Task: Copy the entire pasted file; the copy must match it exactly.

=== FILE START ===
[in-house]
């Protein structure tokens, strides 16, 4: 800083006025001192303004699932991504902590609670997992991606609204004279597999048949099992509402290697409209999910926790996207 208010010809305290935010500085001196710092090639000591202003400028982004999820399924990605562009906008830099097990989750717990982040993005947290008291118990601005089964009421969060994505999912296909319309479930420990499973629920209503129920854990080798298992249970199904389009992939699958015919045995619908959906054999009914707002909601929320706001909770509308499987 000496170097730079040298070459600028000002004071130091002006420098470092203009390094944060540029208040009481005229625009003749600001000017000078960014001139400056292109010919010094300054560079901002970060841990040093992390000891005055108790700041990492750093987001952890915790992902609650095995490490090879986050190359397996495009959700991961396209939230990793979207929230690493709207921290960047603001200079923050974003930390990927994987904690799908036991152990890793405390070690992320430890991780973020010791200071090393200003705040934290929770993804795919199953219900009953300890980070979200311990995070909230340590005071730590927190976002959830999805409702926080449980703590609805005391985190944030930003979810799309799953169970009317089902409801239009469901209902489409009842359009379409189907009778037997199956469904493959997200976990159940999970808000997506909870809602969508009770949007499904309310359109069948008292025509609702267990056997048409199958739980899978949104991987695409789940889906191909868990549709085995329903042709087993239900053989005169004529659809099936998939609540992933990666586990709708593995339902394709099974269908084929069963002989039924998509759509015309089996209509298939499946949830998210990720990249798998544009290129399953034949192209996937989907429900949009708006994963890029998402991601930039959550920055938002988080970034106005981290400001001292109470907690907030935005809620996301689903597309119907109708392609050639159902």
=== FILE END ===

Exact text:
[in-house]
């Protein structure tokens, strides 16, 4: 800083006025001192303004699932991504902590609670997992991606609204004279597999048949099992509402290697409209999910926790996207 208010010809305290935010500085001196710092090639000591202003400028982004999820399924990605562009906008830099097990989750717990982040993005947290008291118990601005089964009421969060994505999912296909319309479930420990499973629920209503129920854990080798298992249970199904389009992939699958015919045995619908959906054999009914707002909601929320706001909770509308499987 000496170097730079040298070459600028000002004071130091002006420098470092203009390094944060540029208040009481005229625009003749600001000017000078960014001139400056292109010919010094300054560079901002970060841990040093992390000891005055108790700041990492750093987001952890915790992902609650095995490490090879986050190359397996495009959700991961396209939230990793979207929230690493709207921290960047603001200079923050974003930390990927994987904690799908036991152990890793405390070690992320430890991780973020010791200071090393200003705040934290929770993804795919199953219900009953300890980070979200311990995070909230340590005071730590927190976002959830999805409702926080449980703590609805005391985190944030930003979810799309799953169970009317089902409801239009469901209902489409009842359009379409189907009778037997199956469904493959997200976990159940999970808000997506909870809602969508009770949007499904309310359109069948008292025509609702267990056997048409199958739980899978949104991987695409789940889906191909868990549709085995329903042709087993239900053989005169004529659809099936998939609540992933990666586990709708593995339902394709099974269908084929069963002989039924998509759509015309089996209509298939499946949830998210990720990249798998544009290129399953034949192209996937989907429900949009708006994963890029998402991601930039959550920055938002988080970034106005981290400001001292109470907690907030935005809620996301689903597309119907109708392609050639159902």